Oakland—Cal/OSHA is reminding all employers to protect outdoor workers from heat illness and to review high temperature advisories and warnings in effect across California throughout the week. The National Weather Service has issued excessive heat warningsfor temperatures forecasted to remain over 100 degrees in many inland parts of the state from today through Friday. Heat advisories for a period of hot weather are in effect today through Thursday in Mendocino and Lake Counties, many parts of the San Francisco Bay Area and part of northern Los Angeles County.
California’s heat illness prevention standard applies to all outdoor workers, including those in agriculture, construction and landscaping. Other workers protected by the standard include those that spend a significant amount of time working outdoors such as security guards and groundskeepers, or in non-air conditioned vehicles such as transportation and delivery drivers.
Employers must assess each worksite and protect their workers from heat illness while also taking steps to prevent the spread of COVID-19, which is currently widespread in the community and considered a workplace hazard. Employers should be attentive to allow enough space and time for employees to take breaks as needed in adequate shade while also maintaining a safe distance from one another. Extra infection prevention measures should be in place such as disinfecting commonly touched surfaces, including the water and restroom facilities.
To help prevent the spread of COVID-19, employers should provide cloth face coverings or allow workers to use their own. Cloth face coverings are not personal protective equipment, but may help prevent the spread of the disease. Employers should be aware that wearing face coverings can make it more difficult to breathe and harder for a worker to cool off, so additional breaks may be needed to prevent overheating. Agricultural and other outdoor workers are not encouraged at this time to use surgical or respirator masks as face coverings.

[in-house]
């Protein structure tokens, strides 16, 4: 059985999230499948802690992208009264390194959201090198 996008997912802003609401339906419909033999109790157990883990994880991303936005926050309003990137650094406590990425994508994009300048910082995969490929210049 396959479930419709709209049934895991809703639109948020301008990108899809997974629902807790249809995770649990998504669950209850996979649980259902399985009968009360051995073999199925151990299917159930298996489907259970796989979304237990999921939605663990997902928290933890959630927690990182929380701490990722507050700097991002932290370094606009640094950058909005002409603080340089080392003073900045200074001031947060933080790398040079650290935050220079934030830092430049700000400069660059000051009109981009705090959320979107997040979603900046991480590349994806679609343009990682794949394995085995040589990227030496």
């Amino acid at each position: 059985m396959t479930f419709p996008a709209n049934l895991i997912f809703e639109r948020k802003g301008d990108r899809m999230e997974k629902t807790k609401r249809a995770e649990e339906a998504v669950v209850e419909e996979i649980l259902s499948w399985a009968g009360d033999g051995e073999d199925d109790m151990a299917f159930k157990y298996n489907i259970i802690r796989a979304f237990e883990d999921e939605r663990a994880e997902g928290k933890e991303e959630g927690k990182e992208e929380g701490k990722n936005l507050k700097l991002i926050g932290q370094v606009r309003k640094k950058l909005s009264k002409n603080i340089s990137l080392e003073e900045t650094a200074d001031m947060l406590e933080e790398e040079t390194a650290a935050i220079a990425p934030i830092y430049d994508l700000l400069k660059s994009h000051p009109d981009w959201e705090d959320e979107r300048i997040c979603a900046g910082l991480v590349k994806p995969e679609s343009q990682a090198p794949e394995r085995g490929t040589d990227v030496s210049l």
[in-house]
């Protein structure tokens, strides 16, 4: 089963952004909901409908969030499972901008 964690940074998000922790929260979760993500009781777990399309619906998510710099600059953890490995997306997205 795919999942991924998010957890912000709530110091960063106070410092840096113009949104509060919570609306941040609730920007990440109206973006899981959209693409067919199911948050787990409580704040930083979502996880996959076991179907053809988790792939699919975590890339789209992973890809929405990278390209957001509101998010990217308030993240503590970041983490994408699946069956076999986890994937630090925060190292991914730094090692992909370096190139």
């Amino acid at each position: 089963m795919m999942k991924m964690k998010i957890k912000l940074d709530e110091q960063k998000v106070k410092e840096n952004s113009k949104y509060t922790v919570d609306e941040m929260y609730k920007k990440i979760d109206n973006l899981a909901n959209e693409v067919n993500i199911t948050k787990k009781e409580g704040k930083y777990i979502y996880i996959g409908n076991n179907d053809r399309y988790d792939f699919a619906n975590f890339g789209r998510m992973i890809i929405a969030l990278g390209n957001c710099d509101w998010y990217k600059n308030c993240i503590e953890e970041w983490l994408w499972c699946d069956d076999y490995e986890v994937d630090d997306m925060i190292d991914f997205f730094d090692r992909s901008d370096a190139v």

Employers with outdoor workers must take the following steps to prevent heat illness:
- Plan – Develop and implement an effective written heat illness prevention plan that includes emergency response procedures.
- Training – Train all employees and supervisors on heat illness prevention.
- Water – Provide drinking water that is fresh, pure, suitably cool and free of charge so that each worker can drink at least 1 quart per hour, and encourage workers to do so.
- Shade – Provide shade when workers request it or when temperatures exceed 80 degrees. Encourage workers to take a cool-down rest in the shade for at least five minutes when they feel the need to do so to protect themselves from overheating. They should not wait until they feel sick to cool down.
Cal/OSHA’s Heat Illness Prevention special emphasis program includes enforcement of heat regulations as well as multilingual outreach and training programs for California’s employers and workers. Details on heat illness prevention requirements and training materials are available online on Cal/OSHA’s Heat Illness Prevention web page and the 99calor.org informational website. A Heat Illness Prevention online tool is also available on Cal/OSHA’s website.
Read more on how to prevent the spread of COVID-19 at work on Cal/OSHA’s webpage.
Cal/OSHA helps protect workers from health and safety hazards on the job in almost every workplace in California. Employers and workers who have questions or need assistance with workplace health and safety programs can call Cal/OSHA’s Consultation Services Branch at 800-963-9424.
Complaints about workplace safety and health hazards can be filed confidentially with Cal/OSHA district offices. Employees with work-related questions or complaints may contact DIR’s Call Center in English or Spanish at 844-LABOR-DIR (844-522-6734).
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